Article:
Author: Peter Drysdale, Editor, East Asia Forum
China’s vice president, Xi Jinping, is set to make a hugely important visit to the US next week, prior to succeeding President Hu Jintao as China’s next president later this year.
The visit will set the stage for interaction between the next generation of Chinese leaders and American political leadership and help to shape how the most important bilateral relationship in the world will be managed over the medium-term future.
In recent times, the political-security dimension of the Sino-American relationship has received increasing attention, as the US ‘pivots’ toward Asia. But core and immediate challenges concern the economic relationship and how rapid change in the Chinese economy plays into US and global interests. These matters will be at the forefront of Mr Xi’s meetings when he visits Washington.
In a recent interview in the Wall Street Journal Nick Lardy argues that ‘if China does not accelerate the pace of reforms that support rebalancing, when global growth resumes a more normal pace, China’s external surplus likely would expand again. That would mean that China again would be subtracting from economic growth in the rest of the world, including the United States. That would make it more difficult for the United States to reduce its budget deficit to put its government debt on a more sustainable path’.
Among the problems, Lardy says, are: a low share of private consumption expenditure and a super-elevated share of investment in GDP; an outsized manufacturing sector and a diminutive service sector; an unprecedentedly large hoard of official holdings of foreign exchange; and an increasingly high and probably unsustainable rate of investment in residential property. Mitigating these imbalances will require fundamental market-oriented reforms. The pace of reform will need to be accelerated to achieve sustainable, domestically driven growth and harmonious relationships in the international economy, notably with the United States.
Chinese economists, such as Yiping Huang at Peking University, have made the same point about the distortions in Chinese markets that need to be addressed to correct imbalances in the economy.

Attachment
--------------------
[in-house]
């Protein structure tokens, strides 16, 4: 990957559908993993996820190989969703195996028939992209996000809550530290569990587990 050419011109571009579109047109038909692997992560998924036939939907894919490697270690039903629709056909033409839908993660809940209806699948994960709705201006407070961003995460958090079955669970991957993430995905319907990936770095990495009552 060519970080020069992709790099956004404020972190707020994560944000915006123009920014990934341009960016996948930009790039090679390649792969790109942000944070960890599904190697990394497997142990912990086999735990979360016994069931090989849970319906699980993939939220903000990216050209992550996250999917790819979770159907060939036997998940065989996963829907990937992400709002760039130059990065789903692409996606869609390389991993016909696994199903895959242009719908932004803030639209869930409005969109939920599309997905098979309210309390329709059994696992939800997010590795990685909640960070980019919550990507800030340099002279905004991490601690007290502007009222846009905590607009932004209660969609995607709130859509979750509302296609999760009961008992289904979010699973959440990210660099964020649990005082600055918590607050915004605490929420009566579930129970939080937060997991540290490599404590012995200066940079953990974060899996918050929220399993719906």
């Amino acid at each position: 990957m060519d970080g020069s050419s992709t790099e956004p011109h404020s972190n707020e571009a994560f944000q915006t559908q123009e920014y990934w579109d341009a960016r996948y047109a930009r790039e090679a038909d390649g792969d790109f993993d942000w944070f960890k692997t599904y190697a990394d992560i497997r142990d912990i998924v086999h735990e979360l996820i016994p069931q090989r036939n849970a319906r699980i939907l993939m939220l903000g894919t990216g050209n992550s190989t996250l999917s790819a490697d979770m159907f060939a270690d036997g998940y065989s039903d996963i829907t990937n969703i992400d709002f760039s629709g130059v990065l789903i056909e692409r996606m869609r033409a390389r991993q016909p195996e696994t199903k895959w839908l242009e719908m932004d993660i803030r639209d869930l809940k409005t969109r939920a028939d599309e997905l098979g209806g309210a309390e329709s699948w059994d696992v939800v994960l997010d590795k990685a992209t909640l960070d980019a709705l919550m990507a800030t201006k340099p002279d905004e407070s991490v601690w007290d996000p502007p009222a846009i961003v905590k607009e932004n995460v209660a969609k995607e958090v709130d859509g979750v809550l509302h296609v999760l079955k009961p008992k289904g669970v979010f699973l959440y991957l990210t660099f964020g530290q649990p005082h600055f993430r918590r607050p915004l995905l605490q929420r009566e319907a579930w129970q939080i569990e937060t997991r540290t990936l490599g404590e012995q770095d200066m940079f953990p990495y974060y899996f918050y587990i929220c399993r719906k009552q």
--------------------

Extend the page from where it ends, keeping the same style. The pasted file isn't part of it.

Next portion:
Lardy worries about the tardy pace of reform in China. ‘Market-oriented interest rate liberalisation, eliminating the under-pricing of energy and other factor inputs used predominantly in manufacturing, greater flexibility of the exchange rate and an even more rapid expansion of the social safety net are essential to moving China onto a consumption-driven growth path. Many of these reforms have been on the agenda for a decade or more’, he says, ‘yet with the exception of increased social expenditures, progress has been painfully slow’.
According to Lardy, the explanation is that financial repression, the undervaluation of the currency, and factor price distortions advantage some sectors and regions of China at the expense of others. The benefits of unbalanced growth flow to export- and import-competing industries (which enjoy elevated profits at the expense of firms in the service sector), coastal provinces (which have enjoyed supercharged economic growth at the expense of inland regions), the real estate and construction industries (which have benefitted from interest rate policies that have made residential property a preferred asset class), and China’s banks (which enjoy lofty profits that come with the high spread between deposit and lending rates set by the central bank) who have acquired disproportionate influence over economic policy. And to date they have been able to block much-needed policy reforms. These reforms are necessary if China is to move toward a more balanced, sustainable growth path.
Lardy also argues that there are immediate dangers to strong growth in China from excessive investment in housing and real estate. The share of residential investment in GDP has doubled to more than 10 per cent between 2003 and 2010, a share far higher than that in countries with comparable per capita incomes. This was induced, Lardy argues, in part by households channelling their savings into housing in the face of negative real deposit rates in the state-owned banking system.
While Huang sees less immediate risk of collapse in the housing market, residential housing has become the single most important driver of China’s economic growth since the middle of the last decade. Lardy is right in observing that this cannot last indefinitely, although how long it lasts is a very important question.
Peter Drysdale is Editor of the East Asia Forum.